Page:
As for finding a job, anyone who expects Cornwall, SD&G, or any other area for that matter, to hire all of it’s local graduates isn’t living in the real world. The more complex your field of endeavor, the more likely you are to have to move, several times, in order to be successful in your career, even if you always work for the same company. There are only so many promotions availeable in any given place. If you’re unilingual English, maybe you’re lucky in a way, because some say 95% of Ontario is unilingual English. This area is 30% francophone, so on that basis alone you should expect at least 30% of the jobs to be bilingual.
If you want to talk equality, and if this area is 30% +or- francophone, then 30% of the CCH jobs should be unilingual French, and 70% unilingual English. That will never happen, it’s absurd, so the so-called equality arguement is absurd. Language is, and always has been, a marketable skill in addition to any other qualification, no matter where you go in the world. There are jobs out west where fluency in Japanese is a requirement of the job (ex Jasper and Banff areas), for the simple reason that some business operators deal only with Japanese tourists, from Japan. If nothing else, it’s a courtesy to their customers. In Gravenhurst, Ontario, you’ll find jobs that require a working knowledge of Chinese. Why? Because Gravenhurst is the home of Bethune Memorial National Historic Site. Beside being a Canadian of National historic significance, Dr. Norman Bethune is also a very important national hero throughout China. Virtually every delegation or group that comes to Canada from China visits Gravenhurst. Several years ago I attended a tourism related workshop/conference in the San Francisco-Los Angeles area of California. I brought home tourist publications in no less than 7 different languages, both government and private. Someone was hired who could work in those languages as a job requierement to produce those publications. The land mass of Europe in it’s entirety, with how many languages, can be dropped inside Canada with room left over. Here in Canada we can’t even accommodate our two founding nations or their languages, our own people. What does that say about the intellect of Canadians on the world stage?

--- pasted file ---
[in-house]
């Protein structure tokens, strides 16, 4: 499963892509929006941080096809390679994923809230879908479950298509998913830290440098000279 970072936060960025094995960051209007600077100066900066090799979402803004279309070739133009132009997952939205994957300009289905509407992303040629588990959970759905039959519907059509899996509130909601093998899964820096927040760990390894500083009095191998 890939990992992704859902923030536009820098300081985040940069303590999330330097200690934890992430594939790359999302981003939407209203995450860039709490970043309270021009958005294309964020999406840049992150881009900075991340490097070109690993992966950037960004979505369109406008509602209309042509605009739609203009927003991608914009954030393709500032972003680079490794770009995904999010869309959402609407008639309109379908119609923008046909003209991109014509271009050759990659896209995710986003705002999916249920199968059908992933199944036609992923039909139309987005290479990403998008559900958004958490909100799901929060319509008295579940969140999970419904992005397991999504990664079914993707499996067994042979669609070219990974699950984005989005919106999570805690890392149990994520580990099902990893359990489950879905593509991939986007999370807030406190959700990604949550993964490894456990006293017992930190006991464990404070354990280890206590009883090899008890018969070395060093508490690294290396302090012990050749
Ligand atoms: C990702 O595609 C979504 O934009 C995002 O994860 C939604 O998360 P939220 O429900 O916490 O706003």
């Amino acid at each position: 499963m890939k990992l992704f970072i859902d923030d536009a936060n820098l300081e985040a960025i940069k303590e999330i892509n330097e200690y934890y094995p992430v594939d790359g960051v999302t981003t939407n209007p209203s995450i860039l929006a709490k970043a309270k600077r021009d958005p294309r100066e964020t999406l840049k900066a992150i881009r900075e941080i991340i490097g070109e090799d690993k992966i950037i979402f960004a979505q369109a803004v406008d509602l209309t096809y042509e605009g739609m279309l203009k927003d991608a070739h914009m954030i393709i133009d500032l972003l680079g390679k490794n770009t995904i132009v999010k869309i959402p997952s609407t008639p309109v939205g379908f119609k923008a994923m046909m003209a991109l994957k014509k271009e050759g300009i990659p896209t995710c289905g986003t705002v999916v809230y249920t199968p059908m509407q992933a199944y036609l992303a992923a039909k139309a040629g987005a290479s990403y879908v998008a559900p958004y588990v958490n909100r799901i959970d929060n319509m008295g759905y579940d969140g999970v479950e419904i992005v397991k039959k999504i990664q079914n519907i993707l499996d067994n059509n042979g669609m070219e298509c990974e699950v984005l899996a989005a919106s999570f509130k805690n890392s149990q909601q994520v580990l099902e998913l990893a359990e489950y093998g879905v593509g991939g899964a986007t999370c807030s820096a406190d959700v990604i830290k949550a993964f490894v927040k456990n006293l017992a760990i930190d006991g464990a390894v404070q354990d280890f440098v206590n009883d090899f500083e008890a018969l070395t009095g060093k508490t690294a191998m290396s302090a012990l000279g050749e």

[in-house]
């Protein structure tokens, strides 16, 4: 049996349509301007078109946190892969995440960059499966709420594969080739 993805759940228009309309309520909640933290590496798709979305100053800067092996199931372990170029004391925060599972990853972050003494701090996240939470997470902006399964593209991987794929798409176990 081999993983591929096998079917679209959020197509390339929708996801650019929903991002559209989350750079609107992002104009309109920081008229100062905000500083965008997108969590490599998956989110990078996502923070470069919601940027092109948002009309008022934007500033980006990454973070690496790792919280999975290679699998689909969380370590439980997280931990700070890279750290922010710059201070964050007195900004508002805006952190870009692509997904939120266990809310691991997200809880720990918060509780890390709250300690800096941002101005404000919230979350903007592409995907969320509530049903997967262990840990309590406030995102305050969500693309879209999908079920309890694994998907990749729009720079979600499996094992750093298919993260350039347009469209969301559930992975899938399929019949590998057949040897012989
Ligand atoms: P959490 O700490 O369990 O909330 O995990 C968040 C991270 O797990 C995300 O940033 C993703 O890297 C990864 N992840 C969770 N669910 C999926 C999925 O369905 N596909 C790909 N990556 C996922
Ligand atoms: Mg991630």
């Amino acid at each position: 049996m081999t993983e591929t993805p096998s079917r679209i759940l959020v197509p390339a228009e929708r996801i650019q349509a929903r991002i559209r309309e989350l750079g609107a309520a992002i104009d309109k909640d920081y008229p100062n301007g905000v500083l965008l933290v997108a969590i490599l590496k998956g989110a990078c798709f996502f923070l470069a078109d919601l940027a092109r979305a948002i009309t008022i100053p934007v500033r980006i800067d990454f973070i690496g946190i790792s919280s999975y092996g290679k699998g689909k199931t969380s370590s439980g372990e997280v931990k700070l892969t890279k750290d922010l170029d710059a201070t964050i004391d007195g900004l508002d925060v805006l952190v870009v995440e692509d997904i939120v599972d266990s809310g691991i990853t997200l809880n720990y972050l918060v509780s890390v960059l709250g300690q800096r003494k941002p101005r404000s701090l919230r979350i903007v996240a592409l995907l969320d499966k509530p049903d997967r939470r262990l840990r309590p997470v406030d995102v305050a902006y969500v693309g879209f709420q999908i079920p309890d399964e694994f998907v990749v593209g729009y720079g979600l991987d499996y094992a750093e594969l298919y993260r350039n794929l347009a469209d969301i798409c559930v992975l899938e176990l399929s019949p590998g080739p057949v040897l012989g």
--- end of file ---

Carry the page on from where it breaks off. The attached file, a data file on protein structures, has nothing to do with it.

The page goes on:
Roger E Roy – Long Sault Ontario